Reviews Of J-Glo And Sassy: ‘Valentine’

Released in 2002

valentine

-by Jim Santo
-courtesy of Jim Santo’s Demo Universe

After sending me six full-length CDs in four months last year, Jeremy Gloff swore I wouldn’t be hearing from him again for a long time. And then five months later, he’s back again, albeit under a satiric pseudonym. Not that I’m complaining; a new Gloff release is always cause for celebration, especially now, with the startling course correction charted here. Jeremy has not only acquired a partner in crime (Sassy, a/k/a Susie Martian) — a surprising development for this perennial solo performer — but also a new persona: lascivious club-music MC J-Glo. Strange but true: the earnest, soul-searching queer-as-folkie is now a strutting disco sybarite, battling Sassy for the affections of a “17 Year Old Sex Machine” (“Back off bitch the boy is mine/His face is smooth is ass is fine”) and trumpeting his preference for “Da Biscuits”: “I knew Mix-A-Lot was wrong/When I saw the D cup shake all night long.” It’s all for fun, of course, and Gloff is obviously having a ball — a refreshing change of pace given the often bitter, brutally honest songs for which he’s known. I’ve no doubt that Jeremy will have himself back under his microscope eventually, but for now he just wants to dance, dance, dance. Is that so wong?

-from FOCUS Magazine

(13 track CD, recorded at The Dining Room, produced by DJ Soma, J-Glo and Sassy; all music and vocals by DJ Soma, J-Glo, Sassy, Pascal, and Wendy Hughes.)

Thirteen tracks of inocuous, but expertly crafted electro-pop by way of ‘80s dancefloor churls like Human League, Berlin, and Bananarama. Give DJ Soma his due, however, Valentine has an “alt skuhl” German feel to its free-flowing hustle-a combination of arty pop tunes and burbling synthesizers where Donna Summer and Brian Eno finally meet. Since most of the tunes here are destined for the club market (and especially the Euro-mix clientele with the enchanting “My Life In Purple”), this dics has a unique sexual energy (“I Wanna Touch You,” “And Then I Was Naked,” “Tonight (I Feel The Ecstasy),”) while keeping page with the mushy edge of light house sounds (“Dreaming Of You,” “Free At Last”). Ghost of Luther Campbell: The booty chant of “Da Biscuits” (“I like the biscuits better than the ass”) which will probably be the first track to hit the circuit. Includes a Spies in the Wires mix of “Don’t Blame The Crane” featuring Mindstatic’s Wendy Hughes dueting with Sassy.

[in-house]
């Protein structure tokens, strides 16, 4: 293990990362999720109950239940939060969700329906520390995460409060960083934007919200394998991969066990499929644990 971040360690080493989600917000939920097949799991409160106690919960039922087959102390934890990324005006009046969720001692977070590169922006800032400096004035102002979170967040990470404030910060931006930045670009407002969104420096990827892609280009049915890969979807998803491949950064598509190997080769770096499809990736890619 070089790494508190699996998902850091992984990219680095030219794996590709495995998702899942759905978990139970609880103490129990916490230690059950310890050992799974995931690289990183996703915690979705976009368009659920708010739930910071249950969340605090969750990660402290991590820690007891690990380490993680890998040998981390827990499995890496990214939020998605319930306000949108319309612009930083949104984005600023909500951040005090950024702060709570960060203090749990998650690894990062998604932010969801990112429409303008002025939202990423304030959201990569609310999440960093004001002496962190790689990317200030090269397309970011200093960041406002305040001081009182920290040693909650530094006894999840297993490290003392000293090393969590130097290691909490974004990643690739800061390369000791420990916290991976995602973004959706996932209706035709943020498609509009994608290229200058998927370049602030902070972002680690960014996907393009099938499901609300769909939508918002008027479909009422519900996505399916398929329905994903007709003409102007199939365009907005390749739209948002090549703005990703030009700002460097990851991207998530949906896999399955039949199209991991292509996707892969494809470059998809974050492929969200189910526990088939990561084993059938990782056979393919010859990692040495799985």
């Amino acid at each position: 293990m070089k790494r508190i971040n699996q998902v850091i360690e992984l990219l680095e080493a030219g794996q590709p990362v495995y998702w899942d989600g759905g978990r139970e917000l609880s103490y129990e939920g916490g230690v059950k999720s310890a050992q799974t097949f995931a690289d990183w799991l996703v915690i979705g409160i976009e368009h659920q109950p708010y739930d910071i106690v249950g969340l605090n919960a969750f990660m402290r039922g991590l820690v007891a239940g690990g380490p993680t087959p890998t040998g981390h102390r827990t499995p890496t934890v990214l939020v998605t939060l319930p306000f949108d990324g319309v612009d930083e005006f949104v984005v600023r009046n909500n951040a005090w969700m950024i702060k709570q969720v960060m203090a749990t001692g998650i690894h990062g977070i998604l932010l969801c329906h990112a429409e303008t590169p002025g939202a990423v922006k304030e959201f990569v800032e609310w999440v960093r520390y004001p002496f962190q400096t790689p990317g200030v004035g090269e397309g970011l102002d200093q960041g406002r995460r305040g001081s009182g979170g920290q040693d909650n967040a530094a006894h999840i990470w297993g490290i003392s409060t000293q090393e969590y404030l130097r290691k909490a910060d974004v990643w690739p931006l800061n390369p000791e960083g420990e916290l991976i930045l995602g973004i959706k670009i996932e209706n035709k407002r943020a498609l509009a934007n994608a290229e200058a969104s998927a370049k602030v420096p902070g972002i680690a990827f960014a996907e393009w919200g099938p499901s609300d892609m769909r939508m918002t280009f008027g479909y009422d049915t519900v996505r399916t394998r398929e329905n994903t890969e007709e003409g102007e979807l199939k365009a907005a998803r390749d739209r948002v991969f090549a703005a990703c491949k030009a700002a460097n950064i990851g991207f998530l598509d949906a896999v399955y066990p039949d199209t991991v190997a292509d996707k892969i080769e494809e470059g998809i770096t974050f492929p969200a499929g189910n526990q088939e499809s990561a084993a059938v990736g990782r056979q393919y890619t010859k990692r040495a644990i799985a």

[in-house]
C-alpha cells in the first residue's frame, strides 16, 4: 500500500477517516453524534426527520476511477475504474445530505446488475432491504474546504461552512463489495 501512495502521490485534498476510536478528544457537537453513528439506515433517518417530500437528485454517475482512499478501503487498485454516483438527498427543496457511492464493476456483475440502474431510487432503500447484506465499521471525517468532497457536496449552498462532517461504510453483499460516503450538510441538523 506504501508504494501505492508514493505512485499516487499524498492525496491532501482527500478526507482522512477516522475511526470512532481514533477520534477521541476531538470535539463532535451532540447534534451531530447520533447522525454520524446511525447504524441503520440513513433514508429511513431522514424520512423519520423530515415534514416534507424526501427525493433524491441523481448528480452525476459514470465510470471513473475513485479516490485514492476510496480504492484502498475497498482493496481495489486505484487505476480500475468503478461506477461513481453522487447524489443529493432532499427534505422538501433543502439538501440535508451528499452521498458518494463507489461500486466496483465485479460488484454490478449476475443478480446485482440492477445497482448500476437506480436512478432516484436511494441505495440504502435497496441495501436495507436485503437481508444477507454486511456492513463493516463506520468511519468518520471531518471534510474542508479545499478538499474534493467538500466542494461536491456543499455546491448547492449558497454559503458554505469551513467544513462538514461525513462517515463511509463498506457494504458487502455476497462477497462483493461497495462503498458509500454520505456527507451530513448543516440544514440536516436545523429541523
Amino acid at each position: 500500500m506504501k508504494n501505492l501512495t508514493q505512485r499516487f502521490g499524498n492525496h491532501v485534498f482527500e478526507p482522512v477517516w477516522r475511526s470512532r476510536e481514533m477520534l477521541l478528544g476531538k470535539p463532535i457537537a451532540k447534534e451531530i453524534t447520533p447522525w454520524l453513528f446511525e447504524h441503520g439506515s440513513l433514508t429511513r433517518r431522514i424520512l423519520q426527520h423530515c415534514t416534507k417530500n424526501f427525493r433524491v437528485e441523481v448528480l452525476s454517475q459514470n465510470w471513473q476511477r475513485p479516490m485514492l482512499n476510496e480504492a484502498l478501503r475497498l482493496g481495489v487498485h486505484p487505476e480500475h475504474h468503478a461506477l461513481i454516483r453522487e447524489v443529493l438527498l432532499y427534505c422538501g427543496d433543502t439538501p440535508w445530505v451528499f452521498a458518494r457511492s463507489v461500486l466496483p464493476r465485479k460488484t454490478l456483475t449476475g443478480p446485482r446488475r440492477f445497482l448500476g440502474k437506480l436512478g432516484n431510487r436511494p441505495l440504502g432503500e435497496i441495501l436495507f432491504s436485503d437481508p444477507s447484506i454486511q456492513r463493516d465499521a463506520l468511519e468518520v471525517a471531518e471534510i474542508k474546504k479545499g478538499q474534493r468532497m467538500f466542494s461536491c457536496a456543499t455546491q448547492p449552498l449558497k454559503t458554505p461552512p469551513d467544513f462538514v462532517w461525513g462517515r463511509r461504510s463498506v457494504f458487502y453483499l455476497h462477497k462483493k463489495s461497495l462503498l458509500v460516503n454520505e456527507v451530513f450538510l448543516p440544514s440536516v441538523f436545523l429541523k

-by Joe Murphy
-courtesy of Too Square Magazine

Score: **** We got this CD ( along with some others that will be posted in a day or so ) in the mail the other day and popped it in the computer for a listen. The songs are all well mixed and have a cool electronic style that I really enjoy. Many of the first few songs took me back a few years with soothing sounds similar to Book Of Love/Yaz mixed with Kraftwerk, but with a definate modern mix style that really pulls the beats together. The CD moves forward in my opinion, as the songs progress seeming to get into more complicated techno style beats towards the end. I really enjoyed tracks 2 ( “I Wanna Touch You”) and 3 ( “And Then I Was Naked”) the most, but the whole CD was excellent. If you are into electronic music, then this CD is a must for you.

-by Gina Vivinetto
-courtesy of The St. Petersburg Times

Tampa “techno” outfit J-Glo and Sassy are musicians Jeremy Gloff and Susy Martian (Ramona Hates Pink). The lo-fi – as in a keyboard and voices – debut Valentine is either a parody or homage to electronica/dance music; one can’t be sure. Certainly it’s fun. Entertaining numbers such as “Life In Purple” are all feel-good dance anthems celebrating the quirky life, a la the B-52’s, or more aptly, Bongwater.

It’s the more ribald tracks that will perk up ears. “Da Biscuits” is an ode to breasts. “17-Year-Old Sex Machine” finds the sexually ambiguous duo competing for the affections of a young lad. The duo sends up sweaty, nasty, Princely funk on “I Wanna Touch You”. The disco ecstasy of “And Then I Was Naked” will surely have some Studio 54 buffs singing along, “This is the best night of my life.”